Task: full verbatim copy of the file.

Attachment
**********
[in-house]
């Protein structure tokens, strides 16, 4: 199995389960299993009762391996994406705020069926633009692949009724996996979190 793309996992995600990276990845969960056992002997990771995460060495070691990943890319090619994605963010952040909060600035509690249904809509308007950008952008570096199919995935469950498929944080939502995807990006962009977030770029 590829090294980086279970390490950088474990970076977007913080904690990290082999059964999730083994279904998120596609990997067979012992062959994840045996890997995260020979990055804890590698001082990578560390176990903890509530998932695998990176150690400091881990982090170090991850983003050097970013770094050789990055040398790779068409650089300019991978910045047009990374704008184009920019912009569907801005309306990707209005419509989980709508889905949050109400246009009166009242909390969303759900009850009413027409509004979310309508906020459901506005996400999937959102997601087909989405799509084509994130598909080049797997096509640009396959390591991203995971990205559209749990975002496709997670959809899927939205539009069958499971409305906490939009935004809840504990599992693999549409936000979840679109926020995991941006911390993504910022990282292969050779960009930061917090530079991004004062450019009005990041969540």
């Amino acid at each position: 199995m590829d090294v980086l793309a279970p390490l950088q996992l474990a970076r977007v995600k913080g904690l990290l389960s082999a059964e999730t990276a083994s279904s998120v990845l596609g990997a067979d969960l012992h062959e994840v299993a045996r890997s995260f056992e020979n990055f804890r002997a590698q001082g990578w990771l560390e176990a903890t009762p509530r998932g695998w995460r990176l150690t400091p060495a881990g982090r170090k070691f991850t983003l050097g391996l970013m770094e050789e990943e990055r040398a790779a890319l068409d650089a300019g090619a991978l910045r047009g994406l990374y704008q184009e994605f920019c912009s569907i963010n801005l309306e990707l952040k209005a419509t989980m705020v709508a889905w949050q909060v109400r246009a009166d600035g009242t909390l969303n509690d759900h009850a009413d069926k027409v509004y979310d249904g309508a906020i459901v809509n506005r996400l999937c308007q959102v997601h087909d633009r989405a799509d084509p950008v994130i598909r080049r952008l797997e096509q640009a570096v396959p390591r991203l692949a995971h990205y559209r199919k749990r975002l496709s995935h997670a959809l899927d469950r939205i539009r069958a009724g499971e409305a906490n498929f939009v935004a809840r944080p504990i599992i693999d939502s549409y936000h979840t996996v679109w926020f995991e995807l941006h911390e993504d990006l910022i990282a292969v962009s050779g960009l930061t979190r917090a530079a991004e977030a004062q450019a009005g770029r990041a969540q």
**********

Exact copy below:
[in-house]
């Protein structure tokens, strides 16, 4: 199995389960299993009762391996994406705020069926633009692949009724996996979190 793309996992995600990276990845969960056992002997990771995460060495070691990943890319090619994605963010952040909060600035509690249904809509308007950008952008570096199919995935469950498929944080939502995807990006962009977030770029 590829090294980086279970390490950088474990970076977007913080904690990290082999059964999730083994279904998120596609990997067979012992062959994840045996890997995260020979990055804890590698001082990578560390176990903890509530998932695998990176150690400091881990982090170090991850983003050097970013770094050789990055040398790779068409650089300019991978910045047009990374704008184009920019912009569907801005309306990707209005419509989980709508889905949050109400246009009166009242909390969303759900009850009413027409509004979310309508906020459901506005996400999937959102997601087909989405799509084509994130598909080049797997096509640009396959390591991203995971990205559209749990975002496709997670959809899927939205539009069958499971409305906490939009935004809840504990599992693999549409936000979840679109926020995991941006911390993504910022990282292969050779960009930061917090530079991004004062450019009005990041969540």
């Amino acid at each position: 199995m590829d090294v980086l793309a279970p390490l950088q996992l474990a970076r977007v995600k913080g904690l990290l389960s082999a059964e999730t990276a083994s279904s998120v990845l596609g990997a067979d969960l012992h062959e994840v299993a045996r890997s995260f056992e020979n990055f804890r002997a590698q001082g990578w990771l560390e176990a903890t009762p509530r998932g695998w995460r990176l150690t400091p060495a881990g982090r170090k070691f991850t983003l050097g391996l970013m770094e050789e990943e990055r040398a790779a890319l068409d650089a300019g090619a991978l910045r047009g994406l990374y704008q184009e994605f920019c912009s569907i963010n801005l309306e990707l952040k209005a419509t989980m705020v709508a889905w949050q909060v109400r246009a009166d600035g009242t909390l969303n509690d759900h009850a009413d069926k027409v509004y979310d249904g309508a906020i459901v809509n506005r996400l999937c308007q959102v997601h087909d633009r989405a799509d084509p950008v994130i598909r080049r952008l797997e096509q640009a570096v396959p390591r991203l692949a995971h990205y559209r199919k749990r975002l496709s995935h997670a959809l899927d469950r939205i539009r069958a009724g499971e409305a906490n498929f939009v935004a809840r944080p504990i599992i693999d939502s549409y936000h979840t996996v679109w926020f995991e995807l941006h911390e993504d990006l910022i990282a292969v962009s050779g960009l930061t979190r917090a530079a991004e977030a004062q450019a009005g770029r990041a969540q």